Over 10,000 Haitians Seeking Asylum at U.S.-Mexican Border To Be Sent Back Home
Sept. 18, 2021 (EIRNS)—Estimates of the number of largely Haitian migrants now camping out under the Del Rio International Bridge in Del Rio, Texas were all more than 12,000 by midday Saturday, Sept. 18, with the sheriff of Val Verde county estimating the number at 13,700 people. Busloads of more are reported still coming from other parts of Mexico. While the U.S. Border Patrol has set up portable toilets and is reported to be providing drinking water to the families piling up, the conditions in this giant camp are horrendous, with Associated Press reporting mounds of trash 10 feet wide, two babies born there, and cases of COVID. In a move more concerned with “how things look” than addressing the Malthusian genocidal economic policies which are driving this humanitarian crisis, the Federal Aviation Authority on Sept. 17 banned overflights of the bridge except for law enforcement requirements, to block videos of the inhuman conditions from being broadcast.
Whatever the immediate trigger for the sudden surge—activists speak of varying rumors that people had a last chance to get U.S. asylum through that entry point—and whoever may be organizing this, the actual cause is well-known: the deliberate policy to keep this Caribbean nation in hideous colonial backwardness. EIR will be shortly issuing the outlines of a program to finally provide modern, healthy, living conditions to the nation of Haiti to which, as such great U.S. leaders as Hamilton, Lincoln, FDR and LaRouche all understood, the U.S. owes a great historical debt.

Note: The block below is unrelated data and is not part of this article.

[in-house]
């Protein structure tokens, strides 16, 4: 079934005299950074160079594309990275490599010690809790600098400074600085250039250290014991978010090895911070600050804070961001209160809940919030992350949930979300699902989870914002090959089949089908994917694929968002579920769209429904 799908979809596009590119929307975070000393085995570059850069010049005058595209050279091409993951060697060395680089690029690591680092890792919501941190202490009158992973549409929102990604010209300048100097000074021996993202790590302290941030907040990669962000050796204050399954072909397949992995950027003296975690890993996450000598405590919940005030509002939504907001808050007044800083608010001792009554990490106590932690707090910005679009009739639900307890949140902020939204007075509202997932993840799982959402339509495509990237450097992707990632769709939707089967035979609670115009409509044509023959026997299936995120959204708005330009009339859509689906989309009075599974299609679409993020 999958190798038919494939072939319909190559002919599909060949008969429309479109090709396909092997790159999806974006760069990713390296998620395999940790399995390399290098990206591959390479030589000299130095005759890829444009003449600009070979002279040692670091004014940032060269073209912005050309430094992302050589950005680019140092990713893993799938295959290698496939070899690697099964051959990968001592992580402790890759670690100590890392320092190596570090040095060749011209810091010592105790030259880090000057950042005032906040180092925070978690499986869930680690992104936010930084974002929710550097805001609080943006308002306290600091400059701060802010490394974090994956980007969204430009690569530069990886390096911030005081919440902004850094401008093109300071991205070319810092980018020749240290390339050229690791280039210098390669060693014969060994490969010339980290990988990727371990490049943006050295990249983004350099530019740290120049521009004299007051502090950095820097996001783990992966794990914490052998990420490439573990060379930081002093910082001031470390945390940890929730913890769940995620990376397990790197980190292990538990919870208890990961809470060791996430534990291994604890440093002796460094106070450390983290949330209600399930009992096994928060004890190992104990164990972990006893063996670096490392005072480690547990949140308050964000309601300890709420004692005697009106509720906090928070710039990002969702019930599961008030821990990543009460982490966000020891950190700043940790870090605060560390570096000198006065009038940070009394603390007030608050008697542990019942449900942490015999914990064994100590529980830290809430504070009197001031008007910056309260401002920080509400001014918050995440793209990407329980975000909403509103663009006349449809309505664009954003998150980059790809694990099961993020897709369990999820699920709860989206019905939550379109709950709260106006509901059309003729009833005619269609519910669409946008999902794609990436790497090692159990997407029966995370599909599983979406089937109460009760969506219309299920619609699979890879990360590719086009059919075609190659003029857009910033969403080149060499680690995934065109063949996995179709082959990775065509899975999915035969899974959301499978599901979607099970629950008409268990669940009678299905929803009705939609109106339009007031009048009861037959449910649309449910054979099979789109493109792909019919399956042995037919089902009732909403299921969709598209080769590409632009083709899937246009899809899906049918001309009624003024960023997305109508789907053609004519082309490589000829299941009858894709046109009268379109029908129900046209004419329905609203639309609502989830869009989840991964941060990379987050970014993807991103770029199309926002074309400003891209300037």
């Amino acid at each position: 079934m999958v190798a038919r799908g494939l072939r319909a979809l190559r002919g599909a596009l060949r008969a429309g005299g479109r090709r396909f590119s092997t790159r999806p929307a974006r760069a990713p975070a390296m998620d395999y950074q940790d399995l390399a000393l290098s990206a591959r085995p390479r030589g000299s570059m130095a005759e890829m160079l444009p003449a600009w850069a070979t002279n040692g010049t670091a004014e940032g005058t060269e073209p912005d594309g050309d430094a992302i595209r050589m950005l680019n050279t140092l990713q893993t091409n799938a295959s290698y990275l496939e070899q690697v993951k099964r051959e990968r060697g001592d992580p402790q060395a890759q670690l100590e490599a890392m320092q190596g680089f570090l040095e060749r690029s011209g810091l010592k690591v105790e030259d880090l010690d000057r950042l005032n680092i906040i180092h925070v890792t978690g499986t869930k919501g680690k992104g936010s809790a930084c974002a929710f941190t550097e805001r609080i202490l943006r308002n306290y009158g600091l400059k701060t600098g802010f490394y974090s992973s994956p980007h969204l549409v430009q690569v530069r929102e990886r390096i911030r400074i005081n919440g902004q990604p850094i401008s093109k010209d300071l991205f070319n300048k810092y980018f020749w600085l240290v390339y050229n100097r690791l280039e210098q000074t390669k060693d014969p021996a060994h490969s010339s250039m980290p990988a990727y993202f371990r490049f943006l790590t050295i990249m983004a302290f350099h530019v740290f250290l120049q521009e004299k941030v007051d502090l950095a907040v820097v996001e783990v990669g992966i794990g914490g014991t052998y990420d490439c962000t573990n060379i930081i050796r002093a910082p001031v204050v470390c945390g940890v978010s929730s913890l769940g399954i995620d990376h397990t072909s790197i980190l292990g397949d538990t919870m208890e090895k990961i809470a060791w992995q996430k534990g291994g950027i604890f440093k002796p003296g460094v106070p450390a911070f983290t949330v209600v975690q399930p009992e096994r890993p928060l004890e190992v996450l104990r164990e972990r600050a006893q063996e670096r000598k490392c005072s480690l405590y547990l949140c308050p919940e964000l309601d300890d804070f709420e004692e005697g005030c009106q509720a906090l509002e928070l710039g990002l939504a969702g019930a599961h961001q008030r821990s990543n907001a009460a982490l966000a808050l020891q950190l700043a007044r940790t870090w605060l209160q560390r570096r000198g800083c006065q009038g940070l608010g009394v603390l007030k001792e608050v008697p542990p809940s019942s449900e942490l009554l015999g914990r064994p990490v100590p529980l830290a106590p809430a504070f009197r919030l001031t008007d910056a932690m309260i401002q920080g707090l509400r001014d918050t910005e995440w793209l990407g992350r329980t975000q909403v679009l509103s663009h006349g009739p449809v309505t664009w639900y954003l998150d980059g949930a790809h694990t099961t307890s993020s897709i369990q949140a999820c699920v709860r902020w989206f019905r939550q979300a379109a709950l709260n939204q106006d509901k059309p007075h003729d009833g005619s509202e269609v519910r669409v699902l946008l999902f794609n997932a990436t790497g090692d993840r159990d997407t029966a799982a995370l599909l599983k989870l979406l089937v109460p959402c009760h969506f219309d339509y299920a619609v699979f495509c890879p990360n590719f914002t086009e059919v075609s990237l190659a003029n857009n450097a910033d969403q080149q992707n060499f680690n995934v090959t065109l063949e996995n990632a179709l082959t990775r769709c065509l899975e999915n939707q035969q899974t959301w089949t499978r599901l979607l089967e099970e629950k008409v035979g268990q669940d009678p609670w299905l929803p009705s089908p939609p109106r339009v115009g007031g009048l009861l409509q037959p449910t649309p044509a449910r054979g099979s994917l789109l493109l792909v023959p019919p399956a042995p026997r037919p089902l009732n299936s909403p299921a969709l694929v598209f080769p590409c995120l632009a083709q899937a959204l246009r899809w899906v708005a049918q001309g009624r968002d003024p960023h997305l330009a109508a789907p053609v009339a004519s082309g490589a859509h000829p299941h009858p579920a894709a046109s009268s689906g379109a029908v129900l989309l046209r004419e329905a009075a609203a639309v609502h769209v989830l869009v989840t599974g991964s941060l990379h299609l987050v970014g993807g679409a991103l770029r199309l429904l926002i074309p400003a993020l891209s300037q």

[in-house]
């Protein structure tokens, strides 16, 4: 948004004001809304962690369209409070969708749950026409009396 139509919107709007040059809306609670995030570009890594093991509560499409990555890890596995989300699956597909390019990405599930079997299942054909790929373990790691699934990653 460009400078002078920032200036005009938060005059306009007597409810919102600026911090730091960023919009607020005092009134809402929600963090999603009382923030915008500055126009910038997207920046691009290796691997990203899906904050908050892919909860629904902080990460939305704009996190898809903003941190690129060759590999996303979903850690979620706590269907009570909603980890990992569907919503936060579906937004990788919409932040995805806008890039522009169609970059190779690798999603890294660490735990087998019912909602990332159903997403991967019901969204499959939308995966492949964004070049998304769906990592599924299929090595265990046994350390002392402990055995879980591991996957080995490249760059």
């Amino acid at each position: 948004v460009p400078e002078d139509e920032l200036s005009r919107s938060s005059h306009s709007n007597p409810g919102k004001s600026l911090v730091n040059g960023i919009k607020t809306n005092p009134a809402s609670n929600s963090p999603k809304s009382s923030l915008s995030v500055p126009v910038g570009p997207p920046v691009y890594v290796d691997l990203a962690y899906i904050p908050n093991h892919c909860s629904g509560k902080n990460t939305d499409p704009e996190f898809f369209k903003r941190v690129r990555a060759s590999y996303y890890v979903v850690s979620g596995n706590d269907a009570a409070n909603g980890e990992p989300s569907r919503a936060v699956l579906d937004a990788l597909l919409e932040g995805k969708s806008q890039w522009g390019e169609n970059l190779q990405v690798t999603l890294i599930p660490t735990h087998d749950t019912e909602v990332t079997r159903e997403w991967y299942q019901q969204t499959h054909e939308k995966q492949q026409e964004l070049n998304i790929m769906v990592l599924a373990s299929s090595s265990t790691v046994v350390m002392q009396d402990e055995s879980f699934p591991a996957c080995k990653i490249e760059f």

The reports from Haitian and other migrant support organizations cited in various U.S. media describe what the conditions under which tens of millions of migrants live across the planet. Many of the Haitians now pouring into the U.S. did not leave their home nation recently, but over the years since the January 2010 earthquake which left Haiti in rubble that was never replaced. Many first went to Brazil or Chile, but were forced to become nomads, once again, as jobs disappeared in those countries. For several years, Central American nations and Mexico have been trying to handle thousands of Haitians crossing the Darien Gap, and making their way towards the U.S. on land. Nor are Haitians the only ones now under the Del Rio bridge; Cubans, Venezuelans, and Ecuadorians are showing up.
The Biden Administration plans to begin shipping the Haitians back to Haiti by multiple air flights a day, starting on Sept. 19, administration sources told the Miami Herald and AP, under the pretext of the “Title 42,” which the Democrats had excoriated Trump for enacting against immigrants on alleged COVID grounds.
What will they face there? Jean Négot Bonheur Delva, the head of Haiti’s Office of National Migration, told the Miami Herald that Haiti has been unable for months to quarantine returning deportees as a precautionary measure against COVID-19—because “there are no means.”